APC candidate, Andy Uba, on his part said “I believe in engagement. If you don’t engage them, how will you know what their problem is? I believe in engaging in dialogue, because their problem is work.”

The candidate of APGA, Soludo, said insecurity in Anambra “is politically motivated. There are some people who think that they gain a political advantage by creating a sense of fear and insecurity so that they will have voter suppression.”

“The agitation cannot be shut down with a gun. We need to have a dialogue, bring everyone to the table and discuss specific issues that are their agitations,” he said.

Sources within the three political parties told our reporter that the failure of the candidates to condemn IPOB was deliberate to not get a backlash from the militants who already threatened to ensure that elections would not be held.  

Sit-at-home threatens election’s credibility 

In its latest publication ahead of the election, the Center for Democracy and Development (CDD), had said activities of IPOB will lead to low voter turnout in Anambra and this will threaten the credibility of the election.  

“Despite the likelihood that elections in some form will be held in Anambra on 6 November, it is also likely that the context of insecurity, a measure of latent public support for IPOB’s cause, the heavy deployment of security forces, and the acrimonious political competition leading up to the poll will depress voter turnout, leading to an even higher level of voter apathy than has typically been witnessed in Anambra elections,” part of its statement read.  

CDD also noted that the fact that IPOB’s sit-at-home orders have, over the past three months, been greeted with a measure of public compliance particularly in Anambra  State, suggests that IPOB’s threats to lockdown the state during the election are not  mere bluster.

While the Nigerian police have announced the deployment of about 35,000 police personnel, as well as several senior police officials, CDD argued that “the possibility that the election will be held amid boycott will elevate the threat of election day clashes between IPOB members and the police, weakening the quality and credibility of the electoral outcome.”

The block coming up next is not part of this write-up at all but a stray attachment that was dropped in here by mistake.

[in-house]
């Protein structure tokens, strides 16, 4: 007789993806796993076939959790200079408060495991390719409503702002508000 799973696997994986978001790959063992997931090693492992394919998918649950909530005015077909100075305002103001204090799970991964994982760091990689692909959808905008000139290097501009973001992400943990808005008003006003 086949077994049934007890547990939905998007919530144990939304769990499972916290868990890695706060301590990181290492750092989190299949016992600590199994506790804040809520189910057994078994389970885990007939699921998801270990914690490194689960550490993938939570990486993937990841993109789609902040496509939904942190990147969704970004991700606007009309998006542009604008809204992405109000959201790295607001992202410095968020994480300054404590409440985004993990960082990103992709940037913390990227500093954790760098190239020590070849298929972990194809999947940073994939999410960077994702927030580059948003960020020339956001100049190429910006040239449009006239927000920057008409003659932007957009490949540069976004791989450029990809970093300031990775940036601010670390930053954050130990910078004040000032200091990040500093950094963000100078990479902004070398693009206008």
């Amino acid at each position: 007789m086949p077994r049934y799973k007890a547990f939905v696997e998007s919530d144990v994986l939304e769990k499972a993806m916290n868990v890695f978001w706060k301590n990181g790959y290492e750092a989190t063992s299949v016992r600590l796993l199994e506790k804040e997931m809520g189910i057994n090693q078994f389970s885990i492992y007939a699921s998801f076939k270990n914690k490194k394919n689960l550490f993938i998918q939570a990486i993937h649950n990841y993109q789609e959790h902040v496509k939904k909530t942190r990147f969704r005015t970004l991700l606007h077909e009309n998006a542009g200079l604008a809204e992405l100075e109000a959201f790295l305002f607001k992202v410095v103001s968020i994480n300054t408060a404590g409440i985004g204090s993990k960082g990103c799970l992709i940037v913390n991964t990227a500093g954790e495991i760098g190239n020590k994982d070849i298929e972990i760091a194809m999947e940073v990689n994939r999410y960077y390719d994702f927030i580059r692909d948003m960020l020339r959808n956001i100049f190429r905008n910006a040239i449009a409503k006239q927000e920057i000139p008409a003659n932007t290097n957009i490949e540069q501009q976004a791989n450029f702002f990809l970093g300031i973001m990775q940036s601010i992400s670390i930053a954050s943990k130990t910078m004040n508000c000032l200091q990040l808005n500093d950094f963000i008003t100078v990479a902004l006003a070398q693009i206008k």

As the election draws nearer,  Igbo Elders Consultative Forum on Tuesday asked the Nigerian Government to immediately demilitarise the Southeast and embrace dialogue in order to forestall any security threat to the governorship election. 

Will the election really hold amidst threat to lives and properties? This is the question that heaps around the neck of many Nigerians like ants surrounding cubes of sugar.  

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Adejumo Kabir

Kabir works at HumAngle as the Editor of Southern Operations. He is interested in community development reporting, human rights, social justice, and press freedom. He was a finalist in the student category of the African Fact-checking Award in 2018, a 2019 recipient of the Diamond Awards for Media Excellence, and a 2020 recipient of the Thomson Foundation Young Journalist Award. He was also nominated in the journalism category of The Future Awards Africa in 2020. He has been selected for various fellowships, including the 2020 Civic Media Lab Criminal Justice Reporting Fellowship and 2022 International Centre for Journalists (ICFJ) 'In The Name of Religion' Fellowship.